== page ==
Praise

Megan Anderson writes:

This heartwarming story follows a young girl named Sara, who never gives up hope that her father will return from WWII despite the six years since his disappearance. She meets a young girl named Nathalie, who is a Jewish refugee, and the two of them become close friends. Nathalie’s father is still missing as well. When a new preacher comes to town named Emmett, the two of them begin to wonder if he is either Sara’s missing father or if his spirit was transferred into his body. The man looks remarkably like him, but does suffer from some facial scars, which make it hard to prove. Also, he has no memory of anything before Iwo Jima. Sara and Nathalie find a book about soul transference and start to wonder if this is in fact her father. Unfortunately, no one else wants to see the similarities between Emmett and Sara’s father and they begin to pressure her to let the situation drop and accept that her father is dead. Can Sara give up on her father? Will Emmett ever get his memory back?

This story is both historical and modern at the same time, which many readers will find refreshing. A lot of people like to read about WWII era stories, but Sorrell has managed to put a new and unexpected twist on this time period with her introduction of soul transference. She also does a nice job of developing all of the characters so that the reader can understand how each person feels in this difficult situation. The friendship between the two girls is pure and complex, which makes their actions believable and understandable. The story will draw in readers from the beginning and hold them until the end.

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One of “Five Hot Reads”
-Suzanna Stouse, Book Editor, Times-Picayune, Sunday, February 13, 2011

“This a debut novel written by a woman who lives in my city. Excellent story about a young girl and her grandmother yearning for a loved one lost on Iwo Jima, and a young military chaplain trying to regain his life after being wounded in the war. Thought-provoking and touching- it should stimulate great discussion at our book club meeting next week!”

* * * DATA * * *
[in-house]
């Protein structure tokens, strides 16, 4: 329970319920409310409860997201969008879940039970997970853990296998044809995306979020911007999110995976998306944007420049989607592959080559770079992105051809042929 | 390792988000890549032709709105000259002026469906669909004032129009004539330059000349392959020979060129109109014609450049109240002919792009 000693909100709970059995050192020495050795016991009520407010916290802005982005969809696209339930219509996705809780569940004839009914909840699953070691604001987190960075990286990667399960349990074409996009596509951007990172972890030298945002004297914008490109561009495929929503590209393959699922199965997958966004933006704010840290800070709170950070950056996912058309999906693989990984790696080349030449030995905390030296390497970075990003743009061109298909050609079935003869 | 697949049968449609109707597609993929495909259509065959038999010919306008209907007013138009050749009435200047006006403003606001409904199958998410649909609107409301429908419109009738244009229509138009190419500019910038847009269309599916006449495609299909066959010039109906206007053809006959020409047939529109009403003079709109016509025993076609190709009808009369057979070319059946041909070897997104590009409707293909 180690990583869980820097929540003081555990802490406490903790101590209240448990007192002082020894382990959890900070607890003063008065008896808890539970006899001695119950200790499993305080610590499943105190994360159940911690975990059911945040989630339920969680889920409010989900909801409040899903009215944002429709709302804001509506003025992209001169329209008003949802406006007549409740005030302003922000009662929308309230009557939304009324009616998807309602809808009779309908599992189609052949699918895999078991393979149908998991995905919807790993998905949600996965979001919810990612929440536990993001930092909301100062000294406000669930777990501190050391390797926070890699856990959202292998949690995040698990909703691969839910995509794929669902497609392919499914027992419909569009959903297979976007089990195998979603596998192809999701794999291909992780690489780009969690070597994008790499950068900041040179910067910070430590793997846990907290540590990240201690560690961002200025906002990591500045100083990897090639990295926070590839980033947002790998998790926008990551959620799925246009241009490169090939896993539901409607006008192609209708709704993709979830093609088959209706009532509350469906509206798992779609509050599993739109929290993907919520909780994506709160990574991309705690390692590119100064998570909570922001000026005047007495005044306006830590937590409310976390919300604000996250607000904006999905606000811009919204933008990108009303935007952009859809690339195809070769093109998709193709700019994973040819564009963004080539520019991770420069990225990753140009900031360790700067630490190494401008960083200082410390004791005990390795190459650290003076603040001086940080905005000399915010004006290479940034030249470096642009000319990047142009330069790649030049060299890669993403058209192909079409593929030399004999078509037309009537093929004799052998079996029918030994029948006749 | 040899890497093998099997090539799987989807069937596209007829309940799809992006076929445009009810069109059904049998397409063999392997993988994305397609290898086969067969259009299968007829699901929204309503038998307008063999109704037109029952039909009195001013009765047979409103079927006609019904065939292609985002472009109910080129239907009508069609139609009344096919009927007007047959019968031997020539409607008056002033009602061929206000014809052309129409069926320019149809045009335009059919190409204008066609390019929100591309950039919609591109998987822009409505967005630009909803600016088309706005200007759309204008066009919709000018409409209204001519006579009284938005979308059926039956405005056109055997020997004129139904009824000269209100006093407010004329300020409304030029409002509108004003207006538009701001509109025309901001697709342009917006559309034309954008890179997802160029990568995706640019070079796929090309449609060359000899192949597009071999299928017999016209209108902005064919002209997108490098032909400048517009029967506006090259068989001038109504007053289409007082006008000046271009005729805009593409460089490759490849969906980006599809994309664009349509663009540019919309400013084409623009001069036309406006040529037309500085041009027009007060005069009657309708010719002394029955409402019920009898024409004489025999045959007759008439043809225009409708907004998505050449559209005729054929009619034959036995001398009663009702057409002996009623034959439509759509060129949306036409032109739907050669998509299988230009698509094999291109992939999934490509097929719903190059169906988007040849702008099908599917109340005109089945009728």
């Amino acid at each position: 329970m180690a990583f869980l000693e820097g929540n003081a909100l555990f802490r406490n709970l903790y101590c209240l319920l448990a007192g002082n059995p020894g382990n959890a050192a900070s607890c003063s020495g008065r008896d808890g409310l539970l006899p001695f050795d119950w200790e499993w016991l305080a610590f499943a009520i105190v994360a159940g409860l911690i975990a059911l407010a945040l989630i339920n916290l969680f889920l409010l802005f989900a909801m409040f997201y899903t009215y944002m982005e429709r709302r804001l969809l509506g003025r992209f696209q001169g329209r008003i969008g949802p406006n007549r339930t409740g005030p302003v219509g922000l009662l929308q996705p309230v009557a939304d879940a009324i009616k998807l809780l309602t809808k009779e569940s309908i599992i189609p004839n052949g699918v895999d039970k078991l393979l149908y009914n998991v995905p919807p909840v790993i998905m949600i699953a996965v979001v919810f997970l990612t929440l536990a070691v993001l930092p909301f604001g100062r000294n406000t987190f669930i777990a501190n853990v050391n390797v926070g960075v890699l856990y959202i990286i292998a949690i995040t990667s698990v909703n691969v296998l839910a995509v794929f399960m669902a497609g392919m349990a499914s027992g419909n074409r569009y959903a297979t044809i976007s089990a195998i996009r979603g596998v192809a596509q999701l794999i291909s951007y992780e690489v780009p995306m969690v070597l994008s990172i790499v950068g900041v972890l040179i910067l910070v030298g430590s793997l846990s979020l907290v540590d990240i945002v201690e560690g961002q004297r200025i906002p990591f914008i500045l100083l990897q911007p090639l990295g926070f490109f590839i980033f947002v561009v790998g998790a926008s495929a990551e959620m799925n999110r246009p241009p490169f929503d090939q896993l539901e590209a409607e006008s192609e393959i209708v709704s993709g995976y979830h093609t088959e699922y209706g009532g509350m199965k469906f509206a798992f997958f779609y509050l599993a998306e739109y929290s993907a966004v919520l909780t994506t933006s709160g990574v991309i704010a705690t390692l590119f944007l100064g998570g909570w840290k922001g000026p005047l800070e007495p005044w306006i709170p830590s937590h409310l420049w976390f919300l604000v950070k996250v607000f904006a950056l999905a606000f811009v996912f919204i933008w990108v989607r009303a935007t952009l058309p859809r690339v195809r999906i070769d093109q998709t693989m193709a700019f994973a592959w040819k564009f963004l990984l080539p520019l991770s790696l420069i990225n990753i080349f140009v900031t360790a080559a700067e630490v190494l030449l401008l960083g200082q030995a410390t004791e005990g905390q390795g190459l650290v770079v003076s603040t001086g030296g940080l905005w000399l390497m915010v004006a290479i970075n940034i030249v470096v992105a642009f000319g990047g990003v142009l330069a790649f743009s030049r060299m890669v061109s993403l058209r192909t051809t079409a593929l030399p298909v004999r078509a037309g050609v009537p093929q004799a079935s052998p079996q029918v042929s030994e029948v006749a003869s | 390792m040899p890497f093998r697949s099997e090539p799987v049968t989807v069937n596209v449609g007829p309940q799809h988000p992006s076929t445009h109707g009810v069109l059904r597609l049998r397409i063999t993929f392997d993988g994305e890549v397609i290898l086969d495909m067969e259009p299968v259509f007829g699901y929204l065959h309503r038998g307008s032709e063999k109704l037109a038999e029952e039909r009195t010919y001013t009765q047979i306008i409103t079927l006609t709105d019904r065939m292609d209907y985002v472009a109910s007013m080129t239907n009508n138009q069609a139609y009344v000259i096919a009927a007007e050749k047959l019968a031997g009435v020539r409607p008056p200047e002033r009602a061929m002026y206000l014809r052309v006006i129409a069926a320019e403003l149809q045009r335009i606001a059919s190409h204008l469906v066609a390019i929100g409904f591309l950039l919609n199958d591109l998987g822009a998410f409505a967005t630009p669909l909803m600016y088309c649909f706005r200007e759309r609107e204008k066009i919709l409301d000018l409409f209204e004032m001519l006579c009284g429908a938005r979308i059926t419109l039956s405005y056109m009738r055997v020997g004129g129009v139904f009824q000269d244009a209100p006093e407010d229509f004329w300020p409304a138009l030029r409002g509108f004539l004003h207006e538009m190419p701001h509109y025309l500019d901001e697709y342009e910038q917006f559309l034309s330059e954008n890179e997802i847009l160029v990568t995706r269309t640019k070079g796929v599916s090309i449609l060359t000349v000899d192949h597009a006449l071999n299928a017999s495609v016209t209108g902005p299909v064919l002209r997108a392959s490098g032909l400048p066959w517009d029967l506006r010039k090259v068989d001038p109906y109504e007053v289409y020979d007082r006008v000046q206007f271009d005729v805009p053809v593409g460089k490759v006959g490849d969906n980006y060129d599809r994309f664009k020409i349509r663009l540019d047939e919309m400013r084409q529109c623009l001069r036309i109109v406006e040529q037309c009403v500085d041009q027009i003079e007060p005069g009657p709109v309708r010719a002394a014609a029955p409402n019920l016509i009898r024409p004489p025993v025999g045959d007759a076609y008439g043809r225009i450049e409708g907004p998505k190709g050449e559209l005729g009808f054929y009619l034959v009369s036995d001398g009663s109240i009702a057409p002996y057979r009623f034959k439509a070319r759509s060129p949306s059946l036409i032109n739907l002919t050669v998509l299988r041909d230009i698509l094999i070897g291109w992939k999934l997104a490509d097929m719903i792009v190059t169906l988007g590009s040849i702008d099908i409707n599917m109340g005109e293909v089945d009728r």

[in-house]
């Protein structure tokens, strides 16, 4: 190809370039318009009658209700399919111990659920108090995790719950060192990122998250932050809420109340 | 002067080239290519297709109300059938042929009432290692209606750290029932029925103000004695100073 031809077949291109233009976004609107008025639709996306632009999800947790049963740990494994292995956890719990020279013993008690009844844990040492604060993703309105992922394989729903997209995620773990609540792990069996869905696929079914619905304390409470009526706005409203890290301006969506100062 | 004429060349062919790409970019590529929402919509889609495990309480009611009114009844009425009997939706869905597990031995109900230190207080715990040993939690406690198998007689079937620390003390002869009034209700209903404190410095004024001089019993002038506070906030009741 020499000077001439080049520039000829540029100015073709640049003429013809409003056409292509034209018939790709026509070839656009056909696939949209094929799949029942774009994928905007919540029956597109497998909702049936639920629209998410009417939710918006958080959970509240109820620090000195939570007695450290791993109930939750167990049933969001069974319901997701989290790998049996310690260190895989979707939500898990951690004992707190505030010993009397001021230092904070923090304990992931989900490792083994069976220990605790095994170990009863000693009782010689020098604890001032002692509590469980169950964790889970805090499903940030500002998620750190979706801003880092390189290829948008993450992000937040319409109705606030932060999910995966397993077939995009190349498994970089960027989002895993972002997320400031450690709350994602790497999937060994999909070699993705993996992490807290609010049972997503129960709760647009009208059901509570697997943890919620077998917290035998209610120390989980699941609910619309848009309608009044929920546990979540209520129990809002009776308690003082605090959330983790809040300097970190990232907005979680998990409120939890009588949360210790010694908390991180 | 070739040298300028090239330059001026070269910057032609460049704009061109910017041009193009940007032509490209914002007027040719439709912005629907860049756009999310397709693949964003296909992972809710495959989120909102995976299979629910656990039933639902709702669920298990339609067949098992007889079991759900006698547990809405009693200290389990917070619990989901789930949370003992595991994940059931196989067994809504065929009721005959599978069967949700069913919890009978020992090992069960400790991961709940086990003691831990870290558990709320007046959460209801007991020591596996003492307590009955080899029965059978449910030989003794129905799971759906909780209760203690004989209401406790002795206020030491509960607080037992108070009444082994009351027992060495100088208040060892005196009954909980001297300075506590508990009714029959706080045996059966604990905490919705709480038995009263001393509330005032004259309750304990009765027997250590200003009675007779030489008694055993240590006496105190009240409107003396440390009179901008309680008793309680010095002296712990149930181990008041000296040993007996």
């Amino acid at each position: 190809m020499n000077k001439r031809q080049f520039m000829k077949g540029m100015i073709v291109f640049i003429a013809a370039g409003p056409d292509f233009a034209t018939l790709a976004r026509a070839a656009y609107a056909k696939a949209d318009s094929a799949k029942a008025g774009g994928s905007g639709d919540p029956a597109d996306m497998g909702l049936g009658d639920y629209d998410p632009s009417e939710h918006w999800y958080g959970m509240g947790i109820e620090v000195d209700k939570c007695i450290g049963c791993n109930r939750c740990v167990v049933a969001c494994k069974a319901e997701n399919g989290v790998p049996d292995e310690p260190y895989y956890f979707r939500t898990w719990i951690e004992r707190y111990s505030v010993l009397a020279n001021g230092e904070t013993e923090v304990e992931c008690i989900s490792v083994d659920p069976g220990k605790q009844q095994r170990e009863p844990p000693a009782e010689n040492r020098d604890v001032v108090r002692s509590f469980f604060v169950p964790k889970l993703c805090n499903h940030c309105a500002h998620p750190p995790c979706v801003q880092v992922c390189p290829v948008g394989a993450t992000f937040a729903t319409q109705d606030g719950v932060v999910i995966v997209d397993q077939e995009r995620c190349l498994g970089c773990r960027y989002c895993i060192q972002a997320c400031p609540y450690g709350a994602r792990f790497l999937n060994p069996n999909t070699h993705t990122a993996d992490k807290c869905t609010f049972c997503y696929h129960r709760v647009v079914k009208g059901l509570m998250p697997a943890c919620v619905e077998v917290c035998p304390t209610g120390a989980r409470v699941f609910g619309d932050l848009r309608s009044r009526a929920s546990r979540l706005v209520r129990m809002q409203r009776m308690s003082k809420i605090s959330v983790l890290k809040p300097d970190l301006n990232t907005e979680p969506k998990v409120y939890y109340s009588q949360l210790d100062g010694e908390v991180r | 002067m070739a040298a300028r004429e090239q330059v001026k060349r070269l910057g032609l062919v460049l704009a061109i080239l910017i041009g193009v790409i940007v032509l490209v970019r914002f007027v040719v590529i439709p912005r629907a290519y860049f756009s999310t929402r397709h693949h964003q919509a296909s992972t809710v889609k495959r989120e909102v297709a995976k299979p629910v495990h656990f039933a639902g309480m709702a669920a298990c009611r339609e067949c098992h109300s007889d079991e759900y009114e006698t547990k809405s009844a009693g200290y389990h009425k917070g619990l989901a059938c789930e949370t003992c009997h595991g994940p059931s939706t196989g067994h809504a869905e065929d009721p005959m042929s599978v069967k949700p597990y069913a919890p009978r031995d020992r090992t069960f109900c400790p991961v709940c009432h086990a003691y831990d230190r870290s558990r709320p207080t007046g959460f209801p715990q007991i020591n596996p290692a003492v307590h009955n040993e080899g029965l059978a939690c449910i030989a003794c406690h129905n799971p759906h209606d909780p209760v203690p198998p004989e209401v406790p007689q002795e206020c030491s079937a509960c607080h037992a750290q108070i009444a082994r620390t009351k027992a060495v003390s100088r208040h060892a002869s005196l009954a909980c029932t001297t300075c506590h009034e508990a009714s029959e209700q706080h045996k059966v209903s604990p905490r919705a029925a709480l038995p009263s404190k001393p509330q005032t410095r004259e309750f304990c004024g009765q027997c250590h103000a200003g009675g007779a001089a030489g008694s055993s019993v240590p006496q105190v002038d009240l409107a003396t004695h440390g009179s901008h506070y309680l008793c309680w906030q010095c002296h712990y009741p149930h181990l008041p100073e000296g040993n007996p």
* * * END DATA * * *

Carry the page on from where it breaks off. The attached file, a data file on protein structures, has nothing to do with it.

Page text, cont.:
-Cindy, Goodreads.com

Leslie Bard writes:

First, The Returning, by Jean Sorrell, from Inkwater Press at www.inkwaterpress.com, is a quietly intense psychological thriller and subtly revelatory historical novel.

Set in 1951 in Kansas city, it centers around 11-year-old Sara Johnson, whose father went missing in action on Iwo Jima. When a new minister comes to her church, a man who looks strikingly like her lost father and who was also at Iwo Jima, Sara begins to wonder about the theory of soul transference — a concept certainly not welcome in her church. Sara’s investigations spread ripples through her family, church and city, ripples reaching a climax during the worst flood of the century and a following fire.

The writing, in a lean spare style reminiscent of Hemingway, subtly changes voice to reveal the personalities of the various characters as the point-of-view shifts through them. The narrative flows as smoothly as the Missouri River, illuminating historical detail briefly but always with telling effect. Since this is the author’s first novel, it reveals an impressive talent.

http://lesliebard.blogspot.com/

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